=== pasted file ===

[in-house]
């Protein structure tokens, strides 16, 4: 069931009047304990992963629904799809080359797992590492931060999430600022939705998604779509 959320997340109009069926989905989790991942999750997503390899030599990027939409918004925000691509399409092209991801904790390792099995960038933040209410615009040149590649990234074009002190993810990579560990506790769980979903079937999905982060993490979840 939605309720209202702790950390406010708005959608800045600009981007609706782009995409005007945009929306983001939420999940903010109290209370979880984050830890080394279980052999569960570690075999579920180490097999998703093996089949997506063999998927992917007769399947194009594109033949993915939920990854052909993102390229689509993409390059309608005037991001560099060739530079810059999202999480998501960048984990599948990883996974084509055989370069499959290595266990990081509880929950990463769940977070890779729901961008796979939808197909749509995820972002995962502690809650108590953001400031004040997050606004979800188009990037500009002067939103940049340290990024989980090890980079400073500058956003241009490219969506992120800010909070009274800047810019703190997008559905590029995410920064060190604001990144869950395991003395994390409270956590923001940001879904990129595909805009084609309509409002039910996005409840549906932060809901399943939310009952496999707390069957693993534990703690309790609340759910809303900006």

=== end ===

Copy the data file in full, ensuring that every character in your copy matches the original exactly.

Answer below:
[in-house]
């Protein structure tokens, strides 16, 4: 069931009047304990992963629904799809080359797992590492931060999430600022939705998604779509 959320997340109009069926989905989790991942999750997503390899030599990027939409918004925000691509399409092209991801904790390792099995960038933040209410615009040149590649990234074009002190993810990579560990506790769980979903079937999905982060993490979840 939605309720209202702790950390406010708005959608800045600009981007609706782009995409005007945009929306983001939420999940903010109290209370979880984050830890080394279980052999569960570690075999579920180490097999998703093996089949997506063999998927992917007769399947194009594109033949993915939920990854052909993102390229689509993409390059309608005037991001560099060739530079810059999202999480998501960048984990599948990883996974084509055989370069499959290595266990990081509880929950990463769940977070890779729901961008796979939808197909749509995820972002995962502690809650108590953001400031004040997050606004979800188009990037500009002067939103940049340290990024989980090890980079400073500058956003241009490219969506992120800010909070009274800047810019703190997008559905590029995410920064060190604001990144869950395991003395994390409270956590923001940001879904990129595909805009084609309509409002039910996005409840549906932060809901399943939310009952496999707390069957693993534990703690309790609340759910809303900006």